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Anti-Racism Book & Film Series: Book Club

Registration

JOIN THE BOOK CLUB MAILING LIST (here)

We have heard from 160 Harvard students, staff, faculty, librarians, postdocs, alumni, and parents eager to learn more about anti-racism and racial justice. We are energized by your enthusiasm for learning about this important issue and we look forward to learning in community with you. For those who were unable to join our launch meeting, we have attached the presentation deck and included a link to the webinar below.

  View the Launch Meeting Webinar on July 6, 2020

Meetings

December 14-18, 2020 : 

Are Prison's Obsolete, by  Angela Davis (2003)

Are Prisons Obsolete? Angela Davis On Mass Incarceration -  Blackfeminisms.com

For our final book of 2020, we are reading Angela Davis' Are Prison's Obsolete. Don't worry if you haven't started short, and easy read (or listen)! In the event you haven't purchased a book that's absolutely no problem, you can find the pdf here. Additionally, the book can be found on Audible, however, if you're like me and don't have an audible account, a read aloud can be found on YouTube. The link to the audio playlist is here.

 

Zoom Registration Link: (to register please select preferred date and time )
Dec 14 Monday 6-7:30pm
Dec 15 Tuesday 6-7:30pm

Dec 16 Wednesday 5-6:30pm

Dec 16 Wednesday 6-7:30pm

Dec 17 Thursday 12-1:30pm

Dec 17 Thursday 4-5:30pm

 

Anchor Discussion Questions

For our final discussion, we wanted to offer you some questions to consider, or anchor yourself in, as you read and/or reflect on Are Prisons Obsolete? These are some, though not necessarily all, of the questions that facilitators will be using in your discussion groups. Please also consider what other questions have emerged for you which you would like to bring into the space.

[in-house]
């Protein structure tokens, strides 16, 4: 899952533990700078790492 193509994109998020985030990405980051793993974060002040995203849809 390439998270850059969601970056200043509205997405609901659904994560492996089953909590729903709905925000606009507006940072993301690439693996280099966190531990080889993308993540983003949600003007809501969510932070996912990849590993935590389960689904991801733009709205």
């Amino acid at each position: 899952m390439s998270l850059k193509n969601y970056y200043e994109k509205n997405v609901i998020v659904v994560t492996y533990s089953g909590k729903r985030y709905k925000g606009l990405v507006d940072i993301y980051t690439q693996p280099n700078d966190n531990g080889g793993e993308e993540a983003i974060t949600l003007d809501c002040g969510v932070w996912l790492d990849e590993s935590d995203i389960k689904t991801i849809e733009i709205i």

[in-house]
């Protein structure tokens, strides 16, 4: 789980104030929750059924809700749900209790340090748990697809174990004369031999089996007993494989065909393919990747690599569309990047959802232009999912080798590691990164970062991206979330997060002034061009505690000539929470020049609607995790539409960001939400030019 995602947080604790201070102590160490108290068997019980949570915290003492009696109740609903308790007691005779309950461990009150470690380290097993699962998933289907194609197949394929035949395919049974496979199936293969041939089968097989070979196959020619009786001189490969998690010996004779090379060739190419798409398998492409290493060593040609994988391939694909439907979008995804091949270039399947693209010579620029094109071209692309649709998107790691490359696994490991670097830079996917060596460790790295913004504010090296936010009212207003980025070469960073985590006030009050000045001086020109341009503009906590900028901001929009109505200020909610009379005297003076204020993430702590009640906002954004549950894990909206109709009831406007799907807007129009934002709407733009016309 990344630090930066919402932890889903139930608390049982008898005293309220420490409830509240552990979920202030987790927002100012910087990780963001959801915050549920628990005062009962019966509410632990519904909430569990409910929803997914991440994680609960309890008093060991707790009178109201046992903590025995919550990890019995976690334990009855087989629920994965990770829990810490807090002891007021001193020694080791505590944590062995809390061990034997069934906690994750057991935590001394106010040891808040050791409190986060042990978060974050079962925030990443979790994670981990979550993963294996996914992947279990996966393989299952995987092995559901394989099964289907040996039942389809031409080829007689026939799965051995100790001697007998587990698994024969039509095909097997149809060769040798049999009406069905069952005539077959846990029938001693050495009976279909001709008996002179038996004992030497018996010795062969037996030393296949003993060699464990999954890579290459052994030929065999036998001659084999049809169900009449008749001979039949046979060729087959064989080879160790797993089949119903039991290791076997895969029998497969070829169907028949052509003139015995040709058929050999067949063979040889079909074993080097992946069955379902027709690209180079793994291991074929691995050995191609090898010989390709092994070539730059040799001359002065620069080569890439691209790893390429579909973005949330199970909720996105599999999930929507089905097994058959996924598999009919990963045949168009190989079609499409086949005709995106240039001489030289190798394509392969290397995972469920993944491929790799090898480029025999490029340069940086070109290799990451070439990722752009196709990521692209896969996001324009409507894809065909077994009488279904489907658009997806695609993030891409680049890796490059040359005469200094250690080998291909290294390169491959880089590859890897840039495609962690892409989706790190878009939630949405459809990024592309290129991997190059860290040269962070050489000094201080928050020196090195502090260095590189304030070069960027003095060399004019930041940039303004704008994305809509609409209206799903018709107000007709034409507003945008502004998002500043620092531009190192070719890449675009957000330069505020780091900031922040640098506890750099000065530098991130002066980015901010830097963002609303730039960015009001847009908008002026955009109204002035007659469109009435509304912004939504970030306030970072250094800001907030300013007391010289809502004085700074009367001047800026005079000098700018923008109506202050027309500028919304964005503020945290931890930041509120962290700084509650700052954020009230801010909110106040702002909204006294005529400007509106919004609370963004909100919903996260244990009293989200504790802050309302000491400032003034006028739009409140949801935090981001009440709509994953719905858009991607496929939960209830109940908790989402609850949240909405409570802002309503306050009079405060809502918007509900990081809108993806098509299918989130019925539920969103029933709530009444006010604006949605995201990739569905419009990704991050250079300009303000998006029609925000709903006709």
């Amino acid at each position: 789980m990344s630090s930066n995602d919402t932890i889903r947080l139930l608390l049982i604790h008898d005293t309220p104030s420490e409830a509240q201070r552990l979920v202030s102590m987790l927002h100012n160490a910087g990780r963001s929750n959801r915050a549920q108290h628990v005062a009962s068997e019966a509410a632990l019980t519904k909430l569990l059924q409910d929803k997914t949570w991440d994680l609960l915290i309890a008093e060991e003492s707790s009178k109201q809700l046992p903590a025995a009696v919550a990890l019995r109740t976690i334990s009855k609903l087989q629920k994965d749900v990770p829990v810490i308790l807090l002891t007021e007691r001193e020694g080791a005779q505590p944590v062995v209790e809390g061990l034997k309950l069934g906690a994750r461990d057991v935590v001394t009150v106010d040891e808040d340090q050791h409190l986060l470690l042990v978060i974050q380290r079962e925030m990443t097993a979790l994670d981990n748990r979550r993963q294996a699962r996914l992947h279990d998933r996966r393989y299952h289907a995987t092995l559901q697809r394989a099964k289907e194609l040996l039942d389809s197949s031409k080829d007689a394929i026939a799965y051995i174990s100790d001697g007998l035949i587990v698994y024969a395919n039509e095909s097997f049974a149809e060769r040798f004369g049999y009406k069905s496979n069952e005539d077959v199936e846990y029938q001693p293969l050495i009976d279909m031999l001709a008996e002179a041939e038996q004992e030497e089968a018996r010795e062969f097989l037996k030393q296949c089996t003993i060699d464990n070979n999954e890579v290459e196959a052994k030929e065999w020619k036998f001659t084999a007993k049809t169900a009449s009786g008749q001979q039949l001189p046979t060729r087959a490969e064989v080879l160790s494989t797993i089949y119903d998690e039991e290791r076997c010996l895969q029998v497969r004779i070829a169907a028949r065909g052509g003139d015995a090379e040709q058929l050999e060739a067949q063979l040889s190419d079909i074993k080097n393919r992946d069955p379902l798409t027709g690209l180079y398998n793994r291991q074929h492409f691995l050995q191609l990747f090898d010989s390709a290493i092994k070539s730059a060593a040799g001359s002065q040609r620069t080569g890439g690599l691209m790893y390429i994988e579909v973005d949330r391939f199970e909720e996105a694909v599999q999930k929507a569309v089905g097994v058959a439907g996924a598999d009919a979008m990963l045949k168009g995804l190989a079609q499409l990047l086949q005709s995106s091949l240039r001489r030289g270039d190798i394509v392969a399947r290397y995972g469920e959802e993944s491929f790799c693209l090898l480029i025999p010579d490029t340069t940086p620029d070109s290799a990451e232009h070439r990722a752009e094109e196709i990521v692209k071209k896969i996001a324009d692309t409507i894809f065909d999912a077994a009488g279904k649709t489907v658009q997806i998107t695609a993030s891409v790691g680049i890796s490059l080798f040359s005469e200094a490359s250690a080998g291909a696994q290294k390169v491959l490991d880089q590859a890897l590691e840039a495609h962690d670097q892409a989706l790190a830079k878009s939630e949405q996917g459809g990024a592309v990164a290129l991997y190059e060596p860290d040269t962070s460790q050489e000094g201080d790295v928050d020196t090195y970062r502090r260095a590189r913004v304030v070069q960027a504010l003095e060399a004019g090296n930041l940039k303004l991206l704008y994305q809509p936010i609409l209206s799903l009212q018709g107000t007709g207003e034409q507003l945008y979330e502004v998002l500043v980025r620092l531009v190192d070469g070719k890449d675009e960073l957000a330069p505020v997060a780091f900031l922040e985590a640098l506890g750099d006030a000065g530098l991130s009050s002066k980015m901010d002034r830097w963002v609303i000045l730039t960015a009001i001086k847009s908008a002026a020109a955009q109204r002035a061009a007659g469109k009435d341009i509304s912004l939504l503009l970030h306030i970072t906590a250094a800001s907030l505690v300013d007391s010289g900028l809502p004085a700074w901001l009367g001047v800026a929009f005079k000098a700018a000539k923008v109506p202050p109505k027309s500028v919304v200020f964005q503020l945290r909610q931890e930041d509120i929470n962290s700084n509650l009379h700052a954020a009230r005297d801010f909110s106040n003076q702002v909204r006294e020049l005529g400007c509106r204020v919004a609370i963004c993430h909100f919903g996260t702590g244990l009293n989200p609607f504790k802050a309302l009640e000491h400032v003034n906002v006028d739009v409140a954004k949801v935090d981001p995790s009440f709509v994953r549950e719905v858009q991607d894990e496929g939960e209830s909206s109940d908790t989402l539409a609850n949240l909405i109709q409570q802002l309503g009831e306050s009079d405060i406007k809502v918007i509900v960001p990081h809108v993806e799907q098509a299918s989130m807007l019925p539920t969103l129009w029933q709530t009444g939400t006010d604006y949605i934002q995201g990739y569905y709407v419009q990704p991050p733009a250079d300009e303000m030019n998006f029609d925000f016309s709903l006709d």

1. Angela Y. Davis paints a complex picture about the ways in which the Prison Industrial Complex (PIC) and the carceral punishment system touch all of US life in multiple and often hidden ways. What did you find most surprising about the reach of these institutions, particularly within your own life? What are the ways in which you have understood and/or experienced the PIC in your own life (both prior to reading and during/after)? 
  2. The foundation of Davis’ argument around the obsolesce of prisons relies upon a challenging and transformation of the ways in which we understand criminality. Davis asks us to question what is consider “criminal” and the ways in which our understanding of justice has been so deeply connected to punishment. How, if at all, did this reading shift your own understanding of criminality and justice? 
  3. The PIC and mass incarceration are inextricably linked to systems of white supremacy, patriarchy, and capitalism, something that is made explicit and clear in “Are Prisons Obsolete?” In what ways did these intersections surprise you, or not? How do these intersections play out in your own life and communities?  
  4. In the final chapter of Are Prisons Obsolete? Angela Y. Davis offers us some abolitionist alternatives to our current carceral punishment system. What are the abolitionist alternatives that you are visioning? What are the barriers to getting there, and what are the pathways that we can work to create both as individuals and collectively in order to make them happen? What are the abolitionist alternatives that are you finding the most challenging to envision? 

 

 

August 3, 2020: 

How to Be An Antiracist, by Ibram X. Kendi


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  July 6, 2020

View the Launch Meeting Webinar on July 6, 2020